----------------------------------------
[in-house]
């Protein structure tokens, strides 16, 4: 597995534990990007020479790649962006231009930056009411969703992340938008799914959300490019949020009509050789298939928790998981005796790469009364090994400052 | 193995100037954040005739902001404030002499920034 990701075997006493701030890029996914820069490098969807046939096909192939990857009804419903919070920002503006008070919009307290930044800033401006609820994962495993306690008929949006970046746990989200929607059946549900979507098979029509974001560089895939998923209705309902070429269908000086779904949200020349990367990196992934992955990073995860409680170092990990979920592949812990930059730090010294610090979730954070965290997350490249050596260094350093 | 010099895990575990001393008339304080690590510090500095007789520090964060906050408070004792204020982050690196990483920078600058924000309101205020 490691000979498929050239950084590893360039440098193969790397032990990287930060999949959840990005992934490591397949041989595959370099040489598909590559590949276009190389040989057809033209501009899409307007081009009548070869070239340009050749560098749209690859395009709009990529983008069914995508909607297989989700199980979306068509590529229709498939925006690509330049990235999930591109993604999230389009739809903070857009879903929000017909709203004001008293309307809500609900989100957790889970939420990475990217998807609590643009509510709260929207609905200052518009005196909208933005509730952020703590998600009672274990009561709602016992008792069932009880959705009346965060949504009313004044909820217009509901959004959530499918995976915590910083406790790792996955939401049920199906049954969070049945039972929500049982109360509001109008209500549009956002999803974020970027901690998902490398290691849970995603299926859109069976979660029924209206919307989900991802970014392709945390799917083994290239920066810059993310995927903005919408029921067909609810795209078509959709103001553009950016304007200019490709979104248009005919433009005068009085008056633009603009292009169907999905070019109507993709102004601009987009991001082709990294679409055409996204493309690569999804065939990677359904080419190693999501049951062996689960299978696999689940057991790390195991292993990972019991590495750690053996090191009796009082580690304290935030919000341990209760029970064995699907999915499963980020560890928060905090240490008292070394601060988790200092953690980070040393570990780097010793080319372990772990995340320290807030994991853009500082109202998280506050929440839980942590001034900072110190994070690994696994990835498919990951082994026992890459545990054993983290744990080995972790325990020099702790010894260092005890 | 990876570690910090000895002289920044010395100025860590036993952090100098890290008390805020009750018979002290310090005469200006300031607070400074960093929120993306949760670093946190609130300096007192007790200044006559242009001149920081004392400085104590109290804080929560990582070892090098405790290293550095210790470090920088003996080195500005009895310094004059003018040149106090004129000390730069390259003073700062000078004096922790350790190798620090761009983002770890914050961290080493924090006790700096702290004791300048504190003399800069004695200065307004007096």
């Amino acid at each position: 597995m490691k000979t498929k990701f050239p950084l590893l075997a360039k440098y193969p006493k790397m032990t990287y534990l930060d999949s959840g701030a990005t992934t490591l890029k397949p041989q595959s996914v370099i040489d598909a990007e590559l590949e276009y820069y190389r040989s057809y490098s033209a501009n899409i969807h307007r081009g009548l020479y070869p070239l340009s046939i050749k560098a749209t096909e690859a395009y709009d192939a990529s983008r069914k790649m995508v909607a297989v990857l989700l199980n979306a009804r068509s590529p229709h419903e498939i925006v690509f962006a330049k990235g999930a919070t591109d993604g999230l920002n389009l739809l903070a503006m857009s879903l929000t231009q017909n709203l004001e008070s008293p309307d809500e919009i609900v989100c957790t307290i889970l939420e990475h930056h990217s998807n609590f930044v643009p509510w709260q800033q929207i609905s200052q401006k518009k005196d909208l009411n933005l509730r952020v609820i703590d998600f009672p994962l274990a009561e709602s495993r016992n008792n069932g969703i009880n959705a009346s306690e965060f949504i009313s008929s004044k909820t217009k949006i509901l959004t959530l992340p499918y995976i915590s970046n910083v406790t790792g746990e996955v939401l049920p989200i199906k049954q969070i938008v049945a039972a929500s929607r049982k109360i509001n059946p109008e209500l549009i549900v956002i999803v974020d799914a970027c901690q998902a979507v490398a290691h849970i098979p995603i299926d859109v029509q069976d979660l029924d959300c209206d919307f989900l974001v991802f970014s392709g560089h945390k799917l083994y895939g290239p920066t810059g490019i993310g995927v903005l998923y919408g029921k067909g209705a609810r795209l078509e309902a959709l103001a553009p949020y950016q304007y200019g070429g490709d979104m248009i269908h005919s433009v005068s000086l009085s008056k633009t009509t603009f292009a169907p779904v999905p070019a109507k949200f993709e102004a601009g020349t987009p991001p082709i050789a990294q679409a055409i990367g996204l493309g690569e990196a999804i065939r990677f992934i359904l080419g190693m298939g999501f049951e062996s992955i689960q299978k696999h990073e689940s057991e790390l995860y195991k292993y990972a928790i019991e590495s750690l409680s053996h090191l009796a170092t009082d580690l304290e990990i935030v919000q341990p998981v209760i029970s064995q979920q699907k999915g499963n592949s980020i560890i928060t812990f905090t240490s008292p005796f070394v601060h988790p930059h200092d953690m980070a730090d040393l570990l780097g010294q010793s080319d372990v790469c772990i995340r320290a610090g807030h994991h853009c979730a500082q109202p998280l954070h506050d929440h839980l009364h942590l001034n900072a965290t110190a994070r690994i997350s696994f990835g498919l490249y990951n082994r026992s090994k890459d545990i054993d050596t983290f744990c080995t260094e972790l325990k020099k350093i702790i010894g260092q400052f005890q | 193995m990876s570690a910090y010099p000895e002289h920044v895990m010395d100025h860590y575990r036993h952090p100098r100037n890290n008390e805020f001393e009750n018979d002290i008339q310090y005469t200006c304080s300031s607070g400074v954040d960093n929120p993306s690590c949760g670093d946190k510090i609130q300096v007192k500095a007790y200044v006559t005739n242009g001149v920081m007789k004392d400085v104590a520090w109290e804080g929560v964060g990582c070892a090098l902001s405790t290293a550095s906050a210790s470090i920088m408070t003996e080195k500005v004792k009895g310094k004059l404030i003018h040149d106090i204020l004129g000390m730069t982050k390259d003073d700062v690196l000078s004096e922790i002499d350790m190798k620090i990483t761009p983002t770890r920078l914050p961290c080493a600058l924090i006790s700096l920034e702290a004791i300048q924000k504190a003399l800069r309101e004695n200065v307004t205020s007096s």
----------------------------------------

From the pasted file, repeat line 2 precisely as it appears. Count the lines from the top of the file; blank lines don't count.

């Protein structure tokens, strides 16, 4: 597995534990990007020479790649962006231009930056009411969703992340938008799914959300490019949020009509050789298939928790998981005796790469009364090994400052 | 193995100037954040005739902001404030002499920034 990701075997006493701030890029996914820069490098969807046939096909192939990857009804419903919070920002503006008070919009307290930044800033401006609820994962495993306690008929949006970046746990989200929607059946549900979507098979029509974001560089895939998923209705309902070429269908000086779904949200020349990367990196992934992955990073995860409680170092990990979920592949812990930059730090010294610090979730954070965290997350490249050596260094350093 | 010099895990575990001393008339304080690590510090500095007789520090964060906050408070004792204020982050690196990483920078600058924000309101205020 490691000979498929050239950084590893360039440098193969790397032990990287930060999949959840990005992934490591397949041989595959370099040489598909590559590949276009190389040989057809033209501009899409307007081009009548070869070239340009050749560098749209690859395009709009990529983008069914995508909607297989989700199980979306068509590529229709498939925006690509330049990235999930591109993604999230389009739809903070857009879903929000017909709203004001008293309307809500609900989100957790889970939420990475990217998807609590643009509510709260929207609905200052518009005196909208933005509730952020703590998600009672274990009561709602016992008792069932009880959705009346965060949504009313004044909820217009509901959004959530499918995976915590910083406790790792996955939401049920199906049954969070049945039972929500049982109360509001109008209500549009956002999803974020970027901690998902490398290691849970995603299926859109069976979660029924209206919307989900991802970014392709945390799917083994290239920066810059993310995927903005919408029921067909609810795209078509959709103001553009950016304007200019490709979104248009005919433009005068009085008056633009603009292009169907999905070019109507993709102004601009987009991001082709990294679409055409996204493309690569999804065939990677359904080419190693999501049951062996689960299978696999689940057991790390195991292993990972019991590495750690053996090191009796009082580690304290935030919000341990209760029970064995699907999915499963980020560890928060905090240490008292070394601060988790200092953690980070040393570990780097010793080319372990772990995340320290807030994991853009500082109202998280506050929440839980942590001034900072110190994070690994696994990835498919990951082994026992890459545990054993983290744990080995972790325990020099702790010894260092005890 | 990876570690910090000895002289920044010395100025860590036993952090100098890290008390805020009750018979002290310090005469200006300031607070400074960093929120993306949760670093946190609130300096007192007790200044006559242009001149920081004392400085104590109290804080929560990582070892090098405790290293550095210790470090920088003996080195500005009895310094004059003018040149106090004129000390730069390259003073700062000078004096922790350790190798620090761009983002770890914050961290080493924090006790700096702290004791300048504190003399800069004695200065307004007096």